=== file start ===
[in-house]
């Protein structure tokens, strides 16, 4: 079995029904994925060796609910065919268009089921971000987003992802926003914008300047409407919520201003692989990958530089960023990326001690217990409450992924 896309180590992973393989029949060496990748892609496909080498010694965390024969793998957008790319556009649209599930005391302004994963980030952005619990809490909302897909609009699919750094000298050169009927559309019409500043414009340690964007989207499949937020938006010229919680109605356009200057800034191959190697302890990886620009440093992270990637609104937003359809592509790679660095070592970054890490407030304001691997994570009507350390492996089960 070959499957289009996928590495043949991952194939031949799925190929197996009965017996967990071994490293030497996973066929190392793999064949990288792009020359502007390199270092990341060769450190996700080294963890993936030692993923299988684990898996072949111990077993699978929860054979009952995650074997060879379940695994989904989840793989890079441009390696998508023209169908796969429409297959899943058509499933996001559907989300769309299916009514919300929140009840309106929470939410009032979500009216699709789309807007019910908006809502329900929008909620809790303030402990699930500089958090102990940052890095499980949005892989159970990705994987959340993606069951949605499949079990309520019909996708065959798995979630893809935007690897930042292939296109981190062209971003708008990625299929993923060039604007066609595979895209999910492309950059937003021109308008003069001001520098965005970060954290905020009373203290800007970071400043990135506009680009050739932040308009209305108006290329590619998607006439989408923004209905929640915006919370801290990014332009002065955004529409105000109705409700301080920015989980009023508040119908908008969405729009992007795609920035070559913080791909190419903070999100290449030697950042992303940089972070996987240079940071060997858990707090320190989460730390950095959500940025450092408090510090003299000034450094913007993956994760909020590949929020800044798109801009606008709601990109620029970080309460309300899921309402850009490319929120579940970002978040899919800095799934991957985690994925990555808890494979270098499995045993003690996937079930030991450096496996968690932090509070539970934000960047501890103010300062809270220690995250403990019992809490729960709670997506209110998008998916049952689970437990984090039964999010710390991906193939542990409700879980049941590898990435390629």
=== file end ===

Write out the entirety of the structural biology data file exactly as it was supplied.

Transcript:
[in-house]
């Protein structure tokens, strides 16, 4: 079995029904994925060796609910065919268009089921971000987003992802926003914008300047409407919520201003692989990958530089960023990326001690217990409450992924 896309180590992973393989029949060496990748892609496909080498010694965390024969793998957008790319556009649209599930005391302004994963980030952005619990809490909302897909609009699919750094000298050169009927559309019409500043414009340690964007989207499949937020938006010229919680109605356009200057800034191959190697302890990886620009440093992270990637609104937003359809592509790679660095070592970054890490407030304001691997994570009507350390492996089960 070959499957289009996928590495043949991952194939031949799925190929197996009965017996967990071994490293030497996973066929190392793999064949990288792009020359502007390199270092990341060769450190996700080294963890993936030692993923299988684990898996072949111990077993699978929860054979009952995650074997060879379940695994989904989840793989890079441009390696998508023209169908796969429409297959899943058509499933996001559907989300769309299916009514919300929140009840309106929470939410009032979500009216699709789309807007019910908006809502329900929008909620809790303030402990699930500089958090102990940052890095499980949005892989159970990705994987959340993606069951949605499949079990309520019909996708065959798995979630893809935007690897930042292939296109981190062209971003708008990625299929993923060039604007066609595979895209999910492309950059937003021109308008003069001001520098965005970060954290905020009373203290800007970071400043990135506009680009050739932040308009209305108006290329590619998607006439989408923004209905929640915006919370801290990014332009002065955004529409105000109705409700301080920015989980009023508040119908908008969405729009992007795609920035070559913080791909190419903070999100290449030697950042992303940089972070996987240079940071060997858990707090320190989460730390950095959500940025450092408090510090003299000034450094913007993956994760909020590949929020800044798109801009606008709601990109620029970080309460309300899921309402850009490319929120579940970002978040899919800095799934991957985690994925990555808890494979270098499995045993003690996937079930030991450096496996968690932090509070539970934000960047501890103010300062809270220690995250403990019992809490729960709670997506209110998008998916049952689970437990984090039964999010710390991906193939542990409700879980049941590898990435390629």